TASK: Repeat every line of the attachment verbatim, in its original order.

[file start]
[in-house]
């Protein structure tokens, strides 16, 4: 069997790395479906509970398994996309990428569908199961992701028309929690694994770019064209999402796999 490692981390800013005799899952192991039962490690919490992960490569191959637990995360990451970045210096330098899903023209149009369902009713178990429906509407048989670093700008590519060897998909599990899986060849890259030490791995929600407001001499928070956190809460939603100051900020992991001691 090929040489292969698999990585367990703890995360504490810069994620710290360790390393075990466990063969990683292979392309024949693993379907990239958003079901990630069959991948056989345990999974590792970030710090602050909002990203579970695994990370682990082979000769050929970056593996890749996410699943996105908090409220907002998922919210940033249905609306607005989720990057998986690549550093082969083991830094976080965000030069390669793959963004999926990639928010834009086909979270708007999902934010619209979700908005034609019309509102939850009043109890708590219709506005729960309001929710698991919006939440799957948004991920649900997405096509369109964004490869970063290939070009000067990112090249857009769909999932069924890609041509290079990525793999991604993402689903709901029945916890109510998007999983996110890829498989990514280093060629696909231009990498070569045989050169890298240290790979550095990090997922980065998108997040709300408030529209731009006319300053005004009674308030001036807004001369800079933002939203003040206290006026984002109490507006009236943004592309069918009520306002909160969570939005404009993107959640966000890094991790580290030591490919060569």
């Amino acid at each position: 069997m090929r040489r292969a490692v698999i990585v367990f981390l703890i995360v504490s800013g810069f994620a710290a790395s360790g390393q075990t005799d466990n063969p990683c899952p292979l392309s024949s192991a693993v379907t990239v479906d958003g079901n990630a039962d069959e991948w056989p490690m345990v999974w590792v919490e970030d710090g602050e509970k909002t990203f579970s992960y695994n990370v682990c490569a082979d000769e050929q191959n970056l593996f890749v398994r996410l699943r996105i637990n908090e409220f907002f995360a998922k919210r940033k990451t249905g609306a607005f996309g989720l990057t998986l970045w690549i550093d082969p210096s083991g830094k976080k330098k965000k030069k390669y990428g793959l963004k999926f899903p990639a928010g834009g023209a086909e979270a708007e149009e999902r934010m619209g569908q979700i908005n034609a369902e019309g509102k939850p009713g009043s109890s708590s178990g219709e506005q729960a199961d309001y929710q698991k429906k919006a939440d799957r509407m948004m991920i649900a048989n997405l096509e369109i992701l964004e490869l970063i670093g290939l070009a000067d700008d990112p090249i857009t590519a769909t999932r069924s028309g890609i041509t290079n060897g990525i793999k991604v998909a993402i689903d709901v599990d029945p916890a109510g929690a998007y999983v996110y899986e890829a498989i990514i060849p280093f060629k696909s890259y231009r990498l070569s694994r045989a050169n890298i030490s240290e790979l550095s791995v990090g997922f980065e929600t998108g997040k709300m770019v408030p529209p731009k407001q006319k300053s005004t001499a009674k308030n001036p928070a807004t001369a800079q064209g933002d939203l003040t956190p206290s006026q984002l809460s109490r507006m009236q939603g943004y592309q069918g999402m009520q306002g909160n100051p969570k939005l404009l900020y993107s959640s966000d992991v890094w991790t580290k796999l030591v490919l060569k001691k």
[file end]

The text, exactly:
[in-house]
């Protein structure tokens, strides 16, 4: 069997790395479906509970398994996309990428569908199961992701028309929690694994770019064209999402796999 490692981390800013005799899952192991039962490690919490992960490569191959637990995360990451970045210096330098899903023209149009369902009713178990429906509407048989670093700008590519060897998909599990899986060849890259030490791995929600407001001499928070956190809460939603100051900020992991001691 090929040489292969698999990585367990703890995360504490810069994620710290360790390393075990466990063969990683292979392309024949693993379907990239958003079901990630069959991948056989345990999974590792970030710090602050909002990203579970695994990370682990082979000769050929970056593996890749996410699943996105908090409220907002998922919210940033249905609306607005989720990057998986690549550093082969083991830094976080965000030069390669793959963004999926990639928010834009086909979270708007999902934010619209979700908005034609019309509102939850009043109890708590219709506005729960309001929710698991919006939440799957948004991920649900997405096509369109964004490869970063290939070009000067990112090249857009769909999932069924890609041509290079990525793999991604993402689903709901029945916890109510998007999983996110890829498989990514280093060629696909231009990498070569045989050169890298240290790979550095990090997922980065998108997040709300408030529209731009006319300053005004009674308030001036807004001369800079933002939203003040206290006026984002109490507006009236943004592309069918009520306002909160969570939005404009993107959640966000890094991790580290030591490919060569």
């Amino acid at each position: 069997m090929r040489r292969a490692v698999i990585v367990f981390l703890i995360v504490s800013g810069f994620a710290a790395s360790g390393q075990t005799d466990n063969p990683c899952p292979l392309s024949s192991a693993v379907t990239v479906d958003g079901n990630a039962d069959e991948w056989p490690m345990v999974w590792v919490e970030d710090g602050e509970k909002t990203f579970s992960y695994n990370v682990c490569a082979d000769e050929q191959n970056l593996f890749v398994r996410l699943r996105i637990n908090e409220f907002f995360a998922k919210r940033k990451t249905g609306a607005f996309g989720l990057t998986l970045w690549i550093d082969p210096s083991g830094k976080k330098k965000k030069k390669y990428g793959l963004k999926f899903p990639a928010g834009g023209a086909e979270a708007e149009e999902r934010m619209g569908q979700i908005n034609a369902e019309g509102k939850p009713g009043s109890s708590s178990g219709e506005q729960a199961d309001y929710q698991k429906k919006a939440d799957r509407m948004m991920i649900a048989n997405l096509e369109i992701l964004e490869l970063i670093g290939l070009a000067d700008d990112p090249i857009t590519a769909t999932r069924s028309g890609i041509t290079n060897g990525i793999k991604v998909a993402i689903d709901v599990d029945p916890a109510g929690a998007y999983v996110y899986e890829a498989i990514i060849p280093f060629k696909s890259y231009r990498l070569s694994r045989a050169n890298i030490s240290e790979l550095s791995v990090g997922f980065e929600t998108g997040k709300m770019v408030p529209p731009k407001q006319k300053s005004t001499a009674k308030n001036p928070a807004t001369a800079q064209g933002d939203l003040t956190p206290s006026q984002l809460s109490r507006m009236q939603g943004y592309q069918g999402m009520q306002g909160n100051p969570k939005l404009l900020y993107s959640s966000d992991v890094w991790t580290k796999l030591v490919l060569k001691k």